Clint Wolf wrote:
This morning I woke up with another name slapping my brain around for not being put forth: Carl Barks.

Carl Barks absolutely should be on the list, especially because (in the U.S. at least) a lot of people don't know who he is, even though they'll all recognize the characters he created. Seems like he's much more known on the world stage than he ever was in the homeland.


I absolutely second this!
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Uncle Greedy



Joined: 02 Jun 2011
Posts: 285

PostPosted: Fri Sep 14, 2012 10:34 am    Post subject: Reply with quote

Besides those I mentioned above, there are of course

Rand Holmes
Greg Irons
Ted Richards
Jose Gonzales
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Clint Wolf



Joined: 15 Apr 2010
Posts: 298

PostPosted: Fri Sep 14, 2012 9:45 pm    Post subject: Reply with quote

I'm no big fan of Crumb's work, but he is an Eisner Hall of Fame inductee and widely regarded as the father of the Underground Comix movement which, despite being made up of a lot of hippies and Harvey Pekar, is at least as much of a chapter in American comics history as the 80s break that led to Vertigo.

Hell, Alan Moore started out doing cheaply published alternative 'zines in the style of Zap! There's an article here that does a good job of sorting through Crumb's impact, which is certainly different than, say, Jack Kirby's...

http://www.killyourdarlingsjournal.com/2011/08/who-is-this-crumb-guy-anyway/

"He wasn’t the very first underground cartoonist (and he was heavily influenced by Harvey Kurtzman’s proto-underground Mad and Help! magazines), but his Zap Comix #1 – released in 1968 – was the match that lit the comix tinderbox, energising a legion of like-minded cartoonists to join the movement...

...Though it lasted less than a decade, the underground movement changed comics forever. It demolished the notion that comics were only for kids, or that they could only deal with juvenile subject matter. Chris Ware has written (in Comments from Contemporaries) that ‘without [Crumb], there wouldn’t be any cartoonists of my generation.’ "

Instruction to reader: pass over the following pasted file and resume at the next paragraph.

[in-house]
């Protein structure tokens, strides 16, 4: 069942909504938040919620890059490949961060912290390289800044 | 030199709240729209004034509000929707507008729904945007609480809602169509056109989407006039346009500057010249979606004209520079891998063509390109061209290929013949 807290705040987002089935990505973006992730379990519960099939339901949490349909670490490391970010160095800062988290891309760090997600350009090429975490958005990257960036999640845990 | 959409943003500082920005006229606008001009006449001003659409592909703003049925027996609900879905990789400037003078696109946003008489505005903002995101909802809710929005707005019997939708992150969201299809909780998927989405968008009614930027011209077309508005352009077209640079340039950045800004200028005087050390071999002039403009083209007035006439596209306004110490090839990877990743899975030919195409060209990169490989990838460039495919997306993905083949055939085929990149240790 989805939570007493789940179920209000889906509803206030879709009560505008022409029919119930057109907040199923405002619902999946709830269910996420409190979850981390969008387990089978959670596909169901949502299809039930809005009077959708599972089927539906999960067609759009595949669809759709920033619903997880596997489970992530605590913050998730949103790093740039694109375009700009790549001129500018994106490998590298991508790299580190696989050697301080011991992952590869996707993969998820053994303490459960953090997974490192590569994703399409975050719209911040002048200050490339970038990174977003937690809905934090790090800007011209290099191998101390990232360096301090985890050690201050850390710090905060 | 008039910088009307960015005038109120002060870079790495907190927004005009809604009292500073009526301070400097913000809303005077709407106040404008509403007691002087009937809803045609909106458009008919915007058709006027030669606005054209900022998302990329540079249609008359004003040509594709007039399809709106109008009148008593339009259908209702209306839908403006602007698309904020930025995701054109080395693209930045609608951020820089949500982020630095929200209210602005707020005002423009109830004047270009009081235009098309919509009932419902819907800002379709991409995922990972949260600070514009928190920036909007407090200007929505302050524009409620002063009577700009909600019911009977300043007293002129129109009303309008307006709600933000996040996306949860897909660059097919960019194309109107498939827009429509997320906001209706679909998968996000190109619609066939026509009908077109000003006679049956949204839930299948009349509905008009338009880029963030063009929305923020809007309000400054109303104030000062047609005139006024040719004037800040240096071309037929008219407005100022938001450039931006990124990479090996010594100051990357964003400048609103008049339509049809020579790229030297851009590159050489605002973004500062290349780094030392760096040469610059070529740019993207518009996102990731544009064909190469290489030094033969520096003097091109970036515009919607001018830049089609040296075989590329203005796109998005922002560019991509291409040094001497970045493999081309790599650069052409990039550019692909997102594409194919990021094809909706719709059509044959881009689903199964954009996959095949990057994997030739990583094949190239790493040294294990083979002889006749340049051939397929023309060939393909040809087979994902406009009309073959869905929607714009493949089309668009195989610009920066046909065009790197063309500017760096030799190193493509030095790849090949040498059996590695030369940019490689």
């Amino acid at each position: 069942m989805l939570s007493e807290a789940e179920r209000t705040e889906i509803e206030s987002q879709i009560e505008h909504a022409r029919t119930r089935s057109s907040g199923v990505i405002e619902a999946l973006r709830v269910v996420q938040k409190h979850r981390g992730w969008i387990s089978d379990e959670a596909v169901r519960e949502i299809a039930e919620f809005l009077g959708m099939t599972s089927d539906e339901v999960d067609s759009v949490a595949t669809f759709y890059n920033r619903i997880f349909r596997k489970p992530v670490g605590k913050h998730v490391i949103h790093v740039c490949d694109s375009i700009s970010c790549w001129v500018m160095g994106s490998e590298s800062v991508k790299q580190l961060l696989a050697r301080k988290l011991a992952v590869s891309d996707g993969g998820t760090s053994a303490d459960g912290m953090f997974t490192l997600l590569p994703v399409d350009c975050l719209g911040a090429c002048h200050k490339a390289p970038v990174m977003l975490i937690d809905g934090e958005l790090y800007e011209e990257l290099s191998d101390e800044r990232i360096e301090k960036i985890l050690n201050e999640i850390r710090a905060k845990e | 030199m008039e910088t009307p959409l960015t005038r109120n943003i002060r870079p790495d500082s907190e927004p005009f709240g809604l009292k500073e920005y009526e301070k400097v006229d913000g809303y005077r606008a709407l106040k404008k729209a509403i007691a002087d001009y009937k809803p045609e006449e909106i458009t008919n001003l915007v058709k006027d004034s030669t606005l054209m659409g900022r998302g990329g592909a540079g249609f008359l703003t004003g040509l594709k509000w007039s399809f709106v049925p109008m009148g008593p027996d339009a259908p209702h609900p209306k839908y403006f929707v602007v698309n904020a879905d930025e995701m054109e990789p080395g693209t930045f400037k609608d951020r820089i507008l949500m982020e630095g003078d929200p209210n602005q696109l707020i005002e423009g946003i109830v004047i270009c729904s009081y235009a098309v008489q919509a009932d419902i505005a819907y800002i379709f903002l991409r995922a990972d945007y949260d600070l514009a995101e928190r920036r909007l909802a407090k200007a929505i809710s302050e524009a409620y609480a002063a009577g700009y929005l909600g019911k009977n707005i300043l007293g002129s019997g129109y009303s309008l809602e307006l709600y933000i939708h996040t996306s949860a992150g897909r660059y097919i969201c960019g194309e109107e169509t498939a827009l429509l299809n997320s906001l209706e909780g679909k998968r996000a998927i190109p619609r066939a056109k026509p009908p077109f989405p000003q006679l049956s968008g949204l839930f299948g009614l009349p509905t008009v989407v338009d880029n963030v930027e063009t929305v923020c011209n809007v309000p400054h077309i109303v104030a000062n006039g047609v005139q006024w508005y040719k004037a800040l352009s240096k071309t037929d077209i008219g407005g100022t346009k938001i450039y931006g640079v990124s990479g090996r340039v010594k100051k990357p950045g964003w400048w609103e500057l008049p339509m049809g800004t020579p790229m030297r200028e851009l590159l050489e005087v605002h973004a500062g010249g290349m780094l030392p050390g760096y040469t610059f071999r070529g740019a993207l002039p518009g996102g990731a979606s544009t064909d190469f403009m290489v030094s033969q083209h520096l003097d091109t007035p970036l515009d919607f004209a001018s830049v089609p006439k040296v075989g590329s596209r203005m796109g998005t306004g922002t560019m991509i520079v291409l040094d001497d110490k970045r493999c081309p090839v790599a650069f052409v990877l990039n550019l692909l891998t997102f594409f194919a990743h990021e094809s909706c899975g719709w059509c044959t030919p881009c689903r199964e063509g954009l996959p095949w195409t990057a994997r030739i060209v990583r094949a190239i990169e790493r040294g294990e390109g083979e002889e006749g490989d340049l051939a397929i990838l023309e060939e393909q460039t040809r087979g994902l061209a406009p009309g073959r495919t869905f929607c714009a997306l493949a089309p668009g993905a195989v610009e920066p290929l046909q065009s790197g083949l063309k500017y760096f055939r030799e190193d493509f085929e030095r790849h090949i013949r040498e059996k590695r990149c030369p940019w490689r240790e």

Now as I said, you can like him or dislike him (and his output)... but there's no question he is a Name To Know.
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Clint Wolf



Joined: 15 Apr 2010
Posts: 298

PostPosted: Sat Sep 15, 2012 2:09 am    Post subject: Reply with quote

I get that you have a bone to pick with Crumb's fame, if not apparently his entire existence.

I think trying to exclude him from the list of influential figures in comics is insane, but hey, at this point in the thread he's been talked about more than anyone else. I'd rather gush about someone like Herriman or Barks.
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vaslittlecrow



Joined: 01 Aug 2005
Posts: 756

PostPosted: Sun Sep 16, 2012 4:33 am    Post subject: Reply with quote

Don Rosa is absolutely fantastic!
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Marscaleb



Joined: 28 Aug 2012
Posts: 258

PostPosted: Sat Sep 22, 2012 7:34 pm    Post subject: Reply with quote

Wow, really? You're quick to give lip service to Penny Arcade but you never mentioned Pete Abrams and his comic, Sluggy Freelance?
That comic was the inspiration for half -if not more than- any webcomic that is at least six years old, and dang near everything that started over ten years ago.
That was the comic that established not simply some common trends, but the very idea of what kind of content readers would be interested in. It pioneered the concept that a comic could move from being a simple gag-a-day to having lasting stories that have interest and feeling.